In words I am often brought back to, Nicholas Lash puts it like this: “Good learning calls no less than teaching does, for courtesy, respect, a kind of reverence; reverence for facts and people, evidence and argument, for climates of speech and patterns of behaviour different from our own. There are, I think, affinities between the courtesy, the attentiveness, required for friendship; the passionate disinterestedness without which no good scholarly or scientific work is done; and the contemplativity which strains, without credulity, to listen for the voice of God - who speaks the Word [s]he is, but does not shout." ('Cacophany and Conversation', The 2002 Prideaux Lectures delivered at Exeter University)

It seems to me that the major “cultural accommodation” of modern Christianity is not that some of us now think there is a good case to be made for our gay sisters and brothers being seen as a gift of God, rather than the threatening abomination many "traditional societies" held them to be (isn't that the opposite of "going with the crowd"?). No, it is submission to the dominant idea that other people who are different to us are simply a problem to be disposed of, rather than "mysteries to be loved" (T. S. Eliot).

Of course I realize that this warning is as much addressed to myself, and to those who I have closest affinity with, as to anyone else. And that I fall short of my own admonition. But that's the point. Right interpretation is a function and feature of the development of right relation, which in turn requires some kind of honesty about ones' own faults.

When St Paul suggested that we all sin and fall short of the glory of God, he wasn't issuing a call for self-loathing (as is easily supposed these days). He was modestly reminding us that we all mess things up. It isn't the case that some of us do, while others are unassailably right all the time. This liberating realization is what Catholic theologian James Alison wonderfully calls “the joy of being wrong”.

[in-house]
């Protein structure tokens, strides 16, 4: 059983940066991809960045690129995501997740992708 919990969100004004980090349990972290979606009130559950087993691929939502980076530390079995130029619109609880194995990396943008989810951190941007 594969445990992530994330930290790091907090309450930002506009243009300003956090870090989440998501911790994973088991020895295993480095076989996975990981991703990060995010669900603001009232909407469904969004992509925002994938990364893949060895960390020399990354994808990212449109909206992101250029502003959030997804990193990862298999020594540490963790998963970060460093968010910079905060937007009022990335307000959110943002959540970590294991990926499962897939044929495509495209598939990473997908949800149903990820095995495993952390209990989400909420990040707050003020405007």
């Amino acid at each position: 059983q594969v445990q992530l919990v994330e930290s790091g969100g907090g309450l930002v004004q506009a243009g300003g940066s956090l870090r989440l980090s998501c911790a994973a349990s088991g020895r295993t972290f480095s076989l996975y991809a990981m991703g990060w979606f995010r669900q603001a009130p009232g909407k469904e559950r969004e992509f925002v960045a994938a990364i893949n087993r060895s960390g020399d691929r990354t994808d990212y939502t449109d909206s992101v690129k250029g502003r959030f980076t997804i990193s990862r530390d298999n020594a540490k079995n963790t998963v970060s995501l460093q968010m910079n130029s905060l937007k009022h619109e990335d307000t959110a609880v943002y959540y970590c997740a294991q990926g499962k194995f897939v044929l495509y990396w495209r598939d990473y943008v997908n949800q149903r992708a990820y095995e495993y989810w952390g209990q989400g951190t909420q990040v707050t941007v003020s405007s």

The culture of thinly disguised nastiness does not just apply to intra-Christian strife or to ‘religious people’, of course. It is a more general feature of public life. We say we want politicians to admit errors and apologize (Des Browne being a recent example). But when they do so, we say they are weak and unfit for office – and we do so with little sense of irony or self-knowing. In the process any possibility of achieving common truthfulness is lost.

Disagreement is an unavoidable part of human development. Argument is a good thing. Suspicion towards power is vital. But without an understanding that we are held in love, these things lose a sense of proportion and can spill over into contempt or even hatred.

There is a story about a reclusive holy man who after a long period of prayer decides to go for a walk. He meets a stranger who begins to berate him about the evils of his faith. The man listens sympathetically until his verbal assailant demands to know: “How will you respond to these charges!” He thinks for a minute and says: “I’d be happy to discuss all this with you. But first we need to agree that we have no need to harm each other, that we can be friends. Otherwise anything I say will only add to your sense of injustice. And that matters to me more than being right.”